silicon.com's amateur runner did it for the IT Relief charity, although not all that stylishly...Thump, arrgghhh, thump, arrgghhh, thump, arrgghh. Mile 22. Every footfall jars my thigh muscles. I keep telling myself: 'There is no pain, there is no pain.' If I say it enough times it will become true. Except it doesn't. But it does help another five seconds pass by. A five second cocktail of blurred pain and determination. "Go Ian, go," scream people I've never met, giving me the lift I so dearly need. The spirit of the 2002 Flora London Marathon is a strong as ever. Men and women who wouldn't normally give you the time of day on the tube are out in force, shouting, chatting, smiling, laughing and celebrating the millions of pounds being raised for all charities great and small. As Big Ben looms large in front of me I know I'm nearly there. The atmosphere is electric. The hairs on the neck of every runner stand on end. I turn into Parliament Square and find a new burst of energy. Into Birdcage walk and I'm really piling on the pace. I tear past people screaming my name, and the names of every other runner who had the presence of mind to write it on their vests. Suddenly I'm in front of Buckingham Palace and turning into the Mall. The finish is right there. I'm sprinting. Overtaking people in a final frenzied exorcism. Over the line. Foil blanket around my shoulders and a medal around my neck, I wander aimlessly with thousands of other runners, grinning and stumbling like a baby who only just learned to walk. Dazed, in pain, but happy. If that's the glamour end of the marathon, then the start is anything but. Being herded into caged groups with people either dressed in, or carrying, rhino suits, boats, caveman outfits, sedan chairs, giant mobile phones, giant watches, Superman, Batman, Tarzan, Jane, giant caterpillars and sub-aqua gear. Next comes a paddle towards the start, and I do mean a paddle. Every runner has been drinking water like it's the last drop on earth, and it all has to go somewhere. Half an inch of urine covers the road, and you and all the runners next to you can't help but splash it up your own and your neighbours' legs. We all try not to think about it. Four hundred yards into the Flora London Marathon and I have to stop. An old lady says: "Don't stop, keep going." But I explain to her it's because Wonder Woman (who my running partner is dressed as) needs a wee, and I have to wait. Don't recall that ever happening in the 70s TV series, but never mind. Back on the road again and it's utter chaos. 33,000 people are trying to fit down a road only just big enough for half that number. But it's good-natured chaos. Everyone is wearing huge smiles, even when a bunch of onlookers spray us with water pistols. Bands are playing, people are cheering and everything is right with the world. Three hours and 40 minutes after the start I cross the line. Four months of preparation, a lot of pain, a lot of nervous paranoia, and I've managed to raise well over a thousand pounds for children with special needs. That's what it's really about. Not running it in a certain time. It's about putting yourself through your own little bit of hell so you can make someone else's life less painful. That thought makes me feel like just for once I've done something that is pure good. I keep that in my head as I ease myself in the direction of the pub to celebrate in the way I know best. With all the friends and family who sacrificed their time and money to help me do this, and who will probably never know how much it meant when I saw them cheering me on, on that oh so special Sunday morning. Just for a moment I felt special too. Five bottles of Becks and tequila Red Bull later I was mortal again. A marathon-sized thank you to:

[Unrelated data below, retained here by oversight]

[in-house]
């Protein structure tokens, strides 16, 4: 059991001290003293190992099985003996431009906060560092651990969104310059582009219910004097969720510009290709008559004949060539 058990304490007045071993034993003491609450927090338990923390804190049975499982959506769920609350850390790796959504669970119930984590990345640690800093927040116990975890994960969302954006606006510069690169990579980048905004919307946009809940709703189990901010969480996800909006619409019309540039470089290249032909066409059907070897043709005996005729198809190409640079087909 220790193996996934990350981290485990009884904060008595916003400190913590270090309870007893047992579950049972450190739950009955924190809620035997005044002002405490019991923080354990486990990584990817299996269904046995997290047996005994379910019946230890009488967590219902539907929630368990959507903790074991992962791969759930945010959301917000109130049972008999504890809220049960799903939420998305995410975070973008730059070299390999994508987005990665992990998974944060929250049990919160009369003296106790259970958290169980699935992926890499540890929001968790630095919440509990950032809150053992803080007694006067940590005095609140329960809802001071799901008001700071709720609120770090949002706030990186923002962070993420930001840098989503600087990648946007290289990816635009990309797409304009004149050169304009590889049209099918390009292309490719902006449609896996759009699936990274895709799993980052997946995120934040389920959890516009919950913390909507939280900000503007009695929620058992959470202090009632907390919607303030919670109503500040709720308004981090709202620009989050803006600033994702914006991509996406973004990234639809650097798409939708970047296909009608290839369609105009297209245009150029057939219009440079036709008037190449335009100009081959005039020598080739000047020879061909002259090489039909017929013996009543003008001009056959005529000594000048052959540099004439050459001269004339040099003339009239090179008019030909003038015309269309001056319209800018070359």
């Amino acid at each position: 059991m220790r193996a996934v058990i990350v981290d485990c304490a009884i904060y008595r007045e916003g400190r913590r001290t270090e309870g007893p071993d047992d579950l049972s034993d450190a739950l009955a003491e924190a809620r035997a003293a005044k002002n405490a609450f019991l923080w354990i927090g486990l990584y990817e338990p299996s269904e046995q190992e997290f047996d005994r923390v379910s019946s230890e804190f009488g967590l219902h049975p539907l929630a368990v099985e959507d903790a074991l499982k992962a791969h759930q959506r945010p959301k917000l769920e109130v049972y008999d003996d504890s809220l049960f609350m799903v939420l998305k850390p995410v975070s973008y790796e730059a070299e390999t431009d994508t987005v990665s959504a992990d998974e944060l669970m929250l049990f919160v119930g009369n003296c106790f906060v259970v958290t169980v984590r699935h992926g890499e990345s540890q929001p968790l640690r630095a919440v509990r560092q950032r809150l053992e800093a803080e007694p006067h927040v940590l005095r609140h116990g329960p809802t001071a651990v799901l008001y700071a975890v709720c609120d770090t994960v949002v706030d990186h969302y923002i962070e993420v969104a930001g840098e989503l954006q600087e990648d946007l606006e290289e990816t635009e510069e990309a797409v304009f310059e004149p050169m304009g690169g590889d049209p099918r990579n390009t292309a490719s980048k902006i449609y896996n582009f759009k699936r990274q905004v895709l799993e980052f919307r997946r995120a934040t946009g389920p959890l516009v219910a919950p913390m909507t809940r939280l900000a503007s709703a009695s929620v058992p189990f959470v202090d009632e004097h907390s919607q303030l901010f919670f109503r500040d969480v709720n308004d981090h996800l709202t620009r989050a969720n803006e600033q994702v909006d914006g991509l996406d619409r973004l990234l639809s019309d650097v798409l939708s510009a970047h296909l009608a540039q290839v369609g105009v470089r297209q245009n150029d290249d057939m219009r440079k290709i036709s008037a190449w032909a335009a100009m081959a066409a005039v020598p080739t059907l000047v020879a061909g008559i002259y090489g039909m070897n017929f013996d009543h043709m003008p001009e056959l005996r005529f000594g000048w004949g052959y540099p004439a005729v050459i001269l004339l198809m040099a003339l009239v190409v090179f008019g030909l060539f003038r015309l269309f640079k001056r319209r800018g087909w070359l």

Network Appliance: You are absolute stars for your generosity. Anyone interested in the storage specialist should log onto http://www.netapp.com The Source: Heroes too, and equally as generous as the aforementioned firm. Again anyone interested in this excellent industry resource for PRs and journalists, log onto http://sourcewire.com Plus others I'd like to thank personally are Megan Codling and Caroline Hitchen at Insight, Bill Mew at IBM, Sean Corbett at Grouptrade, Bob Jones, industry entrepreneur, founder of Equiinet and all-round nice bloke, plus Miriam McNicol at Red Brick, and Dave Richmond of database e-integration specialist Striva, as well as the myriad friends and relatives who have also helped out. If you still want to lend a hand to IT Relief (http://www.itrelief.org ) and children with special needs charity KIDS (http://www.kids-online.org.uk ), bung a cheque in the post payable to 'KIDS' to IT Relief Marathon, c/o Silicon Media Group, Anchor House, 15-19 Britten Street, London. SW3 3TY.